So, is everything fine now in the Roman Church? It's a start, but a lot remains to be done. For now, Francis upholds the priestly celibacy which forces so many Catholic priests into mendacity. He takes an extremely conservative stance on birth control and abortion. He has not yet promoted the ordination of women. He abhors sexual violence by priests, and as the head of his church has to answer questions about institutional responsibility and transparency which visibly upset him. But does Francis see the connections, e.g. between lack of birth control, overpopulation, poverty, and environmental degradation; or the connections between oppressive sexual mores and sexual violence? Unfortunately, Wim Wenders and his film team did not follow up on these issues.
Maybe they did not press these issues for a reason. For there is a well-founded theory that the Pope knows very well about these contradictions but does not always disclose them in the media and does not position himself clearly on some issues in order to avoid a direct clash with religious reactionaries, or even risk a split of the church. A direct confrontation or a schism would jeopardise the entire reform project whose ultimate scope as the Pope envisages it can only be guessed. Does that mean that there is no real transparency and only sporadic authenticity at the top of the Roman Church? Let’s not forget that the Pope is a human being, not a god. Maybe Wenders could have concentrated more on this dilemma. The documentary includes the years when Pope Francis was still Jorge Bergoglio and Jesuit Superior in Argentina and when the Argentine military junta ruled. But this time is glossed over by the film. Should he have resisted the dictators more? Did he adequately protect all, including the radical padres, during the “Dirty War?” On the other hand, in a direct confrontation with the fascist dictators, would Jorge/Francis not have maneuvered the church into a situation that would have blocked the possibility for concrete intervention on behalf of the persecuted? Protestant and Catholic Church leaders in the former Eastern Bloc faced a similar dilemma vis-a-vis Stalinist dictators. Let those who have similar responsibility and do everything right throw the first stone. Wim Wenders’ film is neither comprehensively biographical nor an investigative documentary—that is the film’s weakness as well as its strength.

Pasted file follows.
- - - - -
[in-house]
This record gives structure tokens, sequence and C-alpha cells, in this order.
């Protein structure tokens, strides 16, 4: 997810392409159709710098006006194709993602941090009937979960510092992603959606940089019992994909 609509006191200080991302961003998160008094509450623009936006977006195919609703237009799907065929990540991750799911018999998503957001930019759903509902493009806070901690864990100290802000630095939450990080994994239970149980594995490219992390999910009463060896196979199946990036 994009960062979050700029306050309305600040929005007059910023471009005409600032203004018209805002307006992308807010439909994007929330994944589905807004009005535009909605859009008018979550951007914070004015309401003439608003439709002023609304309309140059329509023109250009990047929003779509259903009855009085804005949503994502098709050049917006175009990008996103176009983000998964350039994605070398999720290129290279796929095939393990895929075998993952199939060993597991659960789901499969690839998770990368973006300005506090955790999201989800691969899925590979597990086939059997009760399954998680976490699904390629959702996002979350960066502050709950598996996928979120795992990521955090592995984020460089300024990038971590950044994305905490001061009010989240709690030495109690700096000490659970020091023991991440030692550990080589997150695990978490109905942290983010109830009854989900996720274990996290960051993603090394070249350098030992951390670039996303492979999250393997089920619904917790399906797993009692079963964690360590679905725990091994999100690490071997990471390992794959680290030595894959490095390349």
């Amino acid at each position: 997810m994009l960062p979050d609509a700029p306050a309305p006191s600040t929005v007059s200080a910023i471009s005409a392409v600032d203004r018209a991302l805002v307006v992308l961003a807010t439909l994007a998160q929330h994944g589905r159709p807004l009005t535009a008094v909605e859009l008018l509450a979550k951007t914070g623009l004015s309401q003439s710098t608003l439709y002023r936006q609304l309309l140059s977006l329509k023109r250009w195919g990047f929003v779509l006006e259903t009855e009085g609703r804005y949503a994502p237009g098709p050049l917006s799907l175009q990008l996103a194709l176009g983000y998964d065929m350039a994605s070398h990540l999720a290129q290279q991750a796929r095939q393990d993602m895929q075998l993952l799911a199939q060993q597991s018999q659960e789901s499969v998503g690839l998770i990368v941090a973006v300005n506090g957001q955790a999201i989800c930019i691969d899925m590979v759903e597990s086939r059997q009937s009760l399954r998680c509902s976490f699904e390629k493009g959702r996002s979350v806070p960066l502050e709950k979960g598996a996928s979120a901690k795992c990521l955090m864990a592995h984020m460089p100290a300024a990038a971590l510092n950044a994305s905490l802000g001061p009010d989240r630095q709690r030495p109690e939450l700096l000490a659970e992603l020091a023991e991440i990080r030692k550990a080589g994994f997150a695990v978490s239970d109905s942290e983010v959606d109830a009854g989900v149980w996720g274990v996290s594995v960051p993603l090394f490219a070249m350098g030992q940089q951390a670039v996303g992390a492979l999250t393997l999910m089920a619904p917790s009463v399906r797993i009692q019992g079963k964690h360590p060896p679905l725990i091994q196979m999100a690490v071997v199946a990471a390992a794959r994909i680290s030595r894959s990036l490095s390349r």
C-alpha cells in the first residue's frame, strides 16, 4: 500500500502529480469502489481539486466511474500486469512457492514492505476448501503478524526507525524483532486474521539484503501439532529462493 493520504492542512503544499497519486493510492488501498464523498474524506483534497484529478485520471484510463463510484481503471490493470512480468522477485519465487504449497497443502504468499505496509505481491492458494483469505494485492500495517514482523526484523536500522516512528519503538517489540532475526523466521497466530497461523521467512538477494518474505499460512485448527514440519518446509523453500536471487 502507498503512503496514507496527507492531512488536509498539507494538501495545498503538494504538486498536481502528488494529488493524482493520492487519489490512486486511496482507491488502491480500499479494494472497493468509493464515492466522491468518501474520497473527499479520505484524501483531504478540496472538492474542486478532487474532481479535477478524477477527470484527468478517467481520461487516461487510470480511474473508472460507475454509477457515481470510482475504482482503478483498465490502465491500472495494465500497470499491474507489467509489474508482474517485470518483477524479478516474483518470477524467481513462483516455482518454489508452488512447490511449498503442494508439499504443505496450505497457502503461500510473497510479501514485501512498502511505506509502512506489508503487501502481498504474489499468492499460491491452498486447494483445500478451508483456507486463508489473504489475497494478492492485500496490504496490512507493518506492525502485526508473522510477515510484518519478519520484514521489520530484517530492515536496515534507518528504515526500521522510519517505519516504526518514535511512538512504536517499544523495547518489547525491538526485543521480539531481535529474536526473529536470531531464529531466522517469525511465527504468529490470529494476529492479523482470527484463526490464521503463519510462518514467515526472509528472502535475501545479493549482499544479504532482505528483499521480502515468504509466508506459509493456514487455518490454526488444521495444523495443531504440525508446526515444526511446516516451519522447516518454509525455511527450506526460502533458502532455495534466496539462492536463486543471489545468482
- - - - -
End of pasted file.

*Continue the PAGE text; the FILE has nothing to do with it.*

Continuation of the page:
Finally, a word about the film’s aesthetics. In almost all of his films, Wim Wenders is a master of what one might call mystical melancholy. This affects his landscapes and interiors, but especially the faces of his film protagonists. In A Man of His Word, it is also Wenders’ own narrative voice, evocative and sometimes almost worn, which produces a mystical, slightly elegiac effect. The monochrome scenes that blend episodes of the saint from Assisi’s life with today’s ecclesiastical events, however, seem strangely misplaced. The pictures that arguably leave the greatest impression, are those in which the pope meets people face to face and in which his own face shines—smiling, admonishing, and mischievous. When Francis drives through the crowd and the onlookers sit on rooftops and in trees like Zacchaeus once did (Luke 19:4), the boundaries between documentary and feature film and memories of biblical readings blur. And then, suddenly, there's a frightening cinematic inter-text when Francis is shown on board a plane, flying over Latin American slums, looking worried and in deep thought out of the window. In Leni Riefenstahl's notorious film Triumph of the Will (1935), it was Hitler’s brutally determined gaze that looked down on people below him. It seems that Wenders presents us here, concisely and forcefully, with a pictorial meditation on true and false Messianism.